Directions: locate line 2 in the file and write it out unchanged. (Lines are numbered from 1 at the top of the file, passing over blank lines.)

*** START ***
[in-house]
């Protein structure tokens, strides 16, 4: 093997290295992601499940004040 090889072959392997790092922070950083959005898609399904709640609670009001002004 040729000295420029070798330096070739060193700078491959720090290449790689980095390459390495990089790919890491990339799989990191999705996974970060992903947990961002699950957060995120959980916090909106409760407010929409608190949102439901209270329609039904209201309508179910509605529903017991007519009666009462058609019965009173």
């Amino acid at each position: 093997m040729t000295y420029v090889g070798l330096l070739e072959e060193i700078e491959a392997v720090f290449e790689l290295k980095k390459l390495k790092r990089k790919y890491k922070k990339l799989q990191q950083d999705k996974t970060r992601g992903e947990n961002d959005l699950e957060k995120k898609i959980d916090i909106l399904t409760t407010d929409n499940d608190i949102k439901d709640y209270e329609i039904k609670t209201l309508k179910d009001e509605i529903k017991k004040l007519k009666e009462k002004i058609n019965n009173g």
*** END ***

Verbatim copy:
């Protein structure tokens, strides 16, 4: 093997290295992601499940004040 090889072959392997790092922070950083959005898609399904709640609670009001002004 040729000295420029070798330096070739060193700078491959720090290449790689980095390459390495990089790919890491990339799989990191999705996974970060992903947990961002699950957060995120959980916090909106409760407010929409608190949102439901209270329609039904209201309508179910509605529903017991007519009666009462058609019965009173």